Formations 09.11.2016: Encouraging Others

1 Thessalonians 2:17; 3:1-13

Statue of Paul “Bear” Bryant outside Bryant-Denny stadium at the University of Alabama

Statue of Paul “Bear” Bryant outside Bryant-Denny stadium at the University of Alabama

Legendary football coach Paul “Bear” Bryant once explained that his coaching philosophy involved communicating three things to his players: “If anything goes bad, then I did it. If anything goes semi good, then we did it. If anything goes real good, then you did it.” According to Bryant, that was all it took to get people to win football games for you.

At the root of that philosophy is the idea of encouragement. Bryant’s philosophy celebrated the times when people got things right rather than harping on the things they got wrong. It fostered an attitude that his players could succeed. Sometimes, that’s all people need.

Encouragement is a necessity not just in the realm of athletics but in every part of life. Businesses, families, classrooms, governmental bodies, and churches all thrive on encouragement. When there are plenty of encouragers around, almost anything can turn out successfully. When things are heading in the wrong direction, a positive, vocal, and fiercely loyal encourager can turn the situation around.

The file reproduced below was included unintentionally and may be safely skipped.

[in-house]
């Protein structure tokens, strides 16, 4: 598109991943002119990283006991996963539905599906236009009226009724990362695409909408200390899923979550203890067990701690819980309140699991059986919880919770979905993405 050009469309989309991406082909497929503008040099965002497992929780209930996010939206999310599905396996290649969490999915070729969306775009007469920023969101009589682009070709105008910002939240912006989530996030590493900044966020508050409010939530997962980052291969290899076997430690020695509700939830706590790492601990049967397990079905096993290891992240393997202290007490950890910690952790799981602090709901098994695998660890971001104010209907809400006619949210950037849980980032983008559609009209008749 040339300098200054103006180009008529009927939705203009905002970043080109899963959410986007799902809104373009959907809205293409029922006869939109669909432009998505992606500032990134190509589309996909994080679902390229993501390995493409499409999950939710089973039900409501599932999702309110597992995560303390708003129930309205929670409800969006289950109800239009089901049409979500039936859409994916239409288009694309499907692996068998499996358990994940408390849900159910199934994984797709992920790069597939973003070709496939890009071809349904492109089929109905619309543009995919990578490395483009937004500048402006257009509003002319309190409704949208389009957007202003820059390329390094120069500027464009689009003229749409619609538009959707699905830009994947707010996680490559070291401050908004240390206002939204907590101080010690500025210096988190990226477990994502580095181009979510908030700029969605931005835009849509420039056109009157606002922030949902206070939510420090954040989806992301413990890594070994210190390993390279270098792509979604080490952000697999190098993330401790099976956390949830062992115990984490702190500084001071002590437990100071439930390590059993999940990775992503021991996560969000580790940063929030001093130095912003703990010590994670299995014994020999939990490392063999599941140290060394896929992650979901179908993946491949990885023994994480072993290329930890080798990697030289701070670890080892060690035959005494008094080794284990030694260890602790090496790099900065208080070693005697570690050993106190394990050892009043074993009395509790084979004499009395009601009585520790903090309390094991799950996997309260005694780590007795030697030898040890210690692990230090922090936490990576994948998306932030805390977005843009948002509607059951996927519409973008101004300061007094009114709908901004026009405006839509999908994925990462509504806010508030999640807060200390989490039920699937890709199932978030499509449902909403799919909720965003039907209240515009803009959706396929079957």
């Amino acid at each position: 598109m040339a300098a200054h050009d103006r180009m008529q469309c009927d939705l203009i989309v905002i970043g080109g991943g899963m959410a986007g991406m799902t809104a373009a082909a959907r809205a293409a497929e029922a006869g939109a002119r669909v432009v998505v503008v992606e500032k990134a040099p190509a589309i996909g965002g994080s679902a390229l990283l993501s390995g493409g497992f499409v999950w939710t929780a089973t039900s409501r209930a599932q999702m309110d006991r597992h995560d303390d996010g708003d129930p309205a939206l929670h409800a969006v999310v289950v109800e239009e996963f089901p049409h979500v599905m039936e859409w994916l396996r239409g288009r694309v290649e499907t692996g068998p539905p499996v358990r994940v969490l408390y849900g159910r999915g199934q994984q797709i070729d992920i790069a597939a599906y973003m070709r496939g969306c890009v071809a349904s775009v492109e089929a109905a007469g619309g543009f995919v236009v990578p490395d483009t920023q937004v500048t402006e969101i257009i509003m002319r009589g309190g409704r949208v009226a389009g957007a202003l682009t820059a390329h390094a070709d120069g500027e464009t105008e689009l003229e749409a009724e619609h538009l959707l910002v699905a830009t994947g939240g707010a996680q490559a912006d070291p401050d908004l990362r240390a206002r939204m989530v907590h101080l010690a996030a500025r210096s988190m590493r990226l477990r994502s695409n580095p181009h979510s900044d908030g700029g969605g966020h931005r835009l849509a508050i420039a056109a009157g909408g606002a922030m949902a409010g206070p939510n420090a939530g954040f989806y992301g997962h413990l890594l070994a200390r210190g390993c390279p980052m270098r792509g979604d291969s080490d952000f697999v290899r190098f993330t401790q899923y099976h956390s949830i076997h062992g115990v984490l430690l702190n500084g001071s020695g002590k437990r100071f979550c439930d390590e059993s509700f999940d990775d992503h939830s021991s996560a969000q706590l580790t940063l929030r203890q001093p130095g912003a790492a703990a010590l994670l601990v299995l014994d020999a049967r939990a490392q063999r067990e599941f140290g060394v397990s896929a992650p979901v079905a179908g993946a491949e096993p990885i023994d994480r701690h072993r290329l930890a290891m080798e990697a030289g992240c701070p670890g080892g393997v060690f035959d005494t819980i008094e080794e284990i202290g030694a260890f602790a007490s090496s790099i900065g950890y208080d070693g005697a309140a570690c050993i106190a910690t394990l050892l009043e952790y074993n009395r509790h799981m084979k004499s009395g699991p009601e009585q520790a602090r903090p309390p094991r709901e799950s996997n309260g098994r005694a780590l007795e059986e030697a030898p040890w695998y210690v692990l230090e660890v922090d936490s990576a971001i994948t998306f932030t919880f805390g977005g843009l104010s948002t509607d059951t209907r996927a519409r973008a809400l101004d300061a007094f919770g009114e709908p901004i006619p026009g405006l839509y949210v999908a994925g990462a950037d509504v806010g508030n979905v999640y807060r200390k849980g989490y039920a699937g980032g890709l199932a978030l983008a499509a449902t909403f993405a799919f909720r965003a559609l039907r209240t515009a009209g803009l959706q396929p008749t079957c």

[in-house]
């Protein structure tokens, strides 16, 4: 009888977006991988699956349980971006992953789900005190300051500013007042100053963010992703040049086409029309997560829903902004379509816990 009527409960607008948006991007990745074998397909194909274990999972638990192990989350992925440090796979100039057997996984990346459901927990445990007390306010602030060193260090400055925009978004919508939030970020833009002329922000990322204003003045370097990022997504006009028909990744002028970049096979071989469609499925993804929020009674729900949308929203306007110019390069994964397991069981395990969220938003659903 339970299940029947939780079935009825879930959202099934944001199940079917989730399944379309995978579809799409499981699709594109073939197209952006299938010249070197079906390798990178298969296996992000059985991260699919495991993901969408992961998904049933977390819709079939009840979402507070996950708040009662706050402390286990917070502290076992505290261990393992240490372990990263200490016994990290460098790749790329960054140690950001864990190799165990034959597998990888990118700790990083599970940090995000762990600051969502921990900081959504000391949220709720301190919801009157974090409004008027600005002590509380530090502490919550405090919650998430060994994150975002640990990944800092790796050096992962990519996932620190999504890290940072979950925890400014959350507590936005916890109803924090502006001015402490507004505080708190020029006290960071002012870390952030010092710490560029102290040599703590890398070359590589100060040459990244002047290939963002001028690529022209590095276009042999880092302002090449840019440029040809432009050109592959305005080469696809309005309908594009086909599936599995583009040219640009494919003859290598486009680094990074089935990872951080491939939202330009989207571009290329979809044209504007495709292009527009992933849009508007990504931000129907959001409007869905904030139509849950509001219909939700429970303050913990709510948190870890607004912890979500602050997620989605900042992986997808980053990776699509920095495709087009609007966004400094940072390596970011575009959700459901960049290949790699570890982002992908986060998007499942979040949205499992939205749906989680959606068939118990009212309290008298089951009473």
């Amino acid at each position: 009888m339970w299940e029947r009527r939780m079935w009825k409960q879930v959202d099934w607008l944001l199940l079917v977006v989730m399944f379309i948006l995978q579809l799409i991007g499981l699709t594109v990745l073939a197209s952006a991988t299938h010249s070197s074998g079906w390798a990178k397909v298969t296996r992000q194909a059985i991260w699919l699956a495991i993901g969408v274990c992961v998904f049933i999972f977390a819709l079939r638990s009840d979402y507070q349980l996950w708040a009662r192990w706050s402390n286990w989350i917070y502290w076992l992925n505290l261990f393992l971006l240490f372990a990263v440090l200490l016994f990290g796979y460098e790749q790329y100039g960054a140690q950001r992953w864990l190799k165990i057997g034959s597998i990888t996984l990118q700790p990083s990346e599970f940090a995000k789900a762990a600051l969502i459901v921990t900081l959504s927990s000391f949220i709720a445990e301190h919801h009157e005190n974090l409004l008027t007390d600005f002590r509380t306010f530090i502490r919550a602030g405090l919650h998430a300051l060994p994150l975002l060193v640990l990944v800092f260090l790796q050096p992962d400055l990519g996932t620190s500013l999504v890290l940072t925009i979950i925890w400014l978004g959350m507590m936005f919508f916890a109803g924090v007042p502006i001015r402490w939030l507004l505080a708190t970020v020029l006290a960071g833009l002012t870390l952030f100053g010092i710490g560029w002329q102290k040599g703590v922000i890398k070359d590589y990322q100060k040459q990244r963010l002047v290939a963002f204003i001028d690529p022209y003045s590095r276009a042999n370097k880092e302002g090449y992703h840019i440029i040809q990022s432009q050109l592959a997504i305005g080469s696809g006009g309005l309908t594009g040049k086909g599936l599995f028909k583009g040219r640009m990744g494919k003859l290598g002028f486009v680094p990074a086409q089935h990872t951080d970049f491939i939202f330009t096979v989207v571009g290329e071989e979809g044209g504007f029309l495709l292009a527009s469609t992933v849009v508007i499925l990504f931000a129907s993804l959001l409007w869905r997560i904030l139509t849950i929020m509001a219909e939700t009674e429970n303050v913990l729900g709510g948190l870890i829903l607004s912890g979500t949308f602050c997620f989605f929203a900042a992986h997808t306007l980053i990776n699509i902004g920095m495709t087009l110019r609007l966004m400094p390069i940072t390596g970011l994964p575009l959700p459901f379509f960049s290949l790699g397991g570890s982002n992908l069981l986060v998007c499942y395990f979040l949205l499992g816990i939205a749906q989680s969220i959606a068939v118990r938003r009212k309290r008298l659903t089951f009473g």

Today’s text describes Paul’s longing to be reunited with the Thessalonians. Paul intimates that his sufferings for the sake of the gospel have kept them apart. He didn’t want them to be discouraged by his problems. At the same time, he rejoices that the Thessalonians have been “standing [their] ground” (3:8) in the face of their own unnamed difficulties.

Given these difficult circumstances, Paul sent Timothy to encourage the Thessalonians in their faithfulness. We don’t know precisely how Timothy performed this ministry, but we know it worked! He was later able to report back to Paul about the Thessalonians’ faithfulness and love—and that proved an encouragement to Paul and those with him.

Richard Grimes, “Be Encouraging to Others,” Albia Newspapers, 19 Aug 2016


• When have circumstances threatened to shake your faith? How did you respond? Who was there to encourage you?